The current enthusiasm is a night-and-day contrast to GA’s humble beginnings in China. According to Sergey A. Araslanov, author of the 2011 report “GA Market In China,” published by the General Aviation Scientific and Technical Center Limited of the Ukraine, GA in China started in 1951 with special dispensation from the CAAC for one – and only one - C-46 to spray a pesticide in Guangzhou province.
At that time, all airspace in the country was securely locked down by the military, a situation that continued until just a few years ago. Decisions by the Chinese government have set the stage for opening airspace for civilians, provided they stay below approximately 10,000 MSL.
Contrast that approach to GA in China among government officials to the one that will be on display at the largest-ever Chinese GA exhibition, airshow and static display, to held in Xi’an, China from October 14-16 this year.
Sponsored by the CAAC, the People’s Government of Shannxi Province, and the China Council for the Promotion of International Trade, the biennial show is expected to “cultivate the general aviation market (and) promote general aviation development,” according to officials.
Expected at the event are about 150,000 spectators looking at exhibits from some 500 domestic and overseas GA companies and more than 100 aviation equipment manufacturers.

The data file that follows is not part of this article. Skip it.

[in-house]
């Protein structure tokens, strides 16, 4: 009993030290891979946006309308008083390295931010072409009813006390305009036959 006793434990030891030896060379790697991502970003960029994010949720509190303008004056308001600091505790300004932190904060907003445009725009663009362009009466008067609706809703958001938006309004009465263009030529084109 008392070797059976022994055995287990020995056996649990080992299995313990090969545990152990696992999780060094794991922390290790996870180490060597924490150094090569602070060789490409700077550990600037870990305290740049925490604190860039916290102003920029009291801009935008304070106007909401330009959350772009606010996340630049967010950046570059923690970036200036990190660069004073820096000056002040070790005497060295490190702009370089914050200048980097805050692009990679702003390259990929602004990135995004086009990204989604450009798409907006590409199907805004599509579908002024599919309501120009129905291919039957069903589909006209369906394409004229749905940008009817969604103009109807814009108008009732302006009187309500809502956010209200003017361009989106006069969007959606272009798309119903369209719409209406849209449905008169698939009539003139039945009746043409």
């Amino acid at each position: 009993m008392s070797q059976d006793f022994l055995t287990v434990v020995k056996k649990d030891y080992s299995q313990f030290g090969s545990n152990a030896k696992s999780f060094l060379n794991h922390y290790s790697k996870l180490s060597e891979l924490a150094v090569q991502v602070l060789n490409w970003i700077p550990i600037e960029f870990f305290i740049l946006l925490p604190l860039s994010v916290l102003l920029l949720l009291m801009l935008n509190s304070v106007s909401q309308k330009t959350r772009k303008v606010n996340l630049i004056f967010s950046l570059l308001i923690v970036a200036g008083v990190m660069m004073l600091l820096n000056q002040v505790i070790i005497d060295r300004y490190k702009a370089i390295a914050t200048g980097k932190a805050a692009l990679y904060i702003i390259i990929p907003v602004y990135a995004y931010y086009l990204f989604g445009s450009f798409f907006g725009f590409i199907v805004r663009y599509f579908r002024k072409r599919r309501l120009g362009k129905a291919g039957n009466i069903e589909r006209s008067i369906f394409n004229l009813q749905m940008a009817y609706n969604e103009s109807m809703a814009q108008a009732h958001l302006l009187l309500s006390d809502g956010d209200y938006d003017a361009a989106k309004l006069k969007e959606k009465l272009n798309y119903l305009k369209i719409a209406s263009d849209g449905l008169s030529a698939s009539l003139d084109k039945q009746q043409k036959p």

Next year, the Asian Business Aviation Conference & Exhibition (ABACE) will be held February 28 – March 1, 2012 in the new Shanghai Hawker Pacific Business Aviation Center in Shanghai. ABACE is being sponsored jointly by the NBAA and the Asian Business Aviation Association (AsBAA).
"NBAA recognizes the importance of the Asian region to the future of U.S. business aviation, and we are working closely with our colleagues at AsBAA," said NBAA President and CEO Ed Bolen. “ABACE will give NBAA members an unprecedented opportunity to learn how their companies can best benefit from GA growth in Asia.”
“China is the new frontier for GA,” said NBAA’s Liao, who has held top positions with several major business aviation manufacturers and helped launch AsBAA. “It is a very exciting time to be in the industry, and there are many opportunities. But the Chinese GA industry has a long way to go and much to learn from the developed GA countries like the U.S.”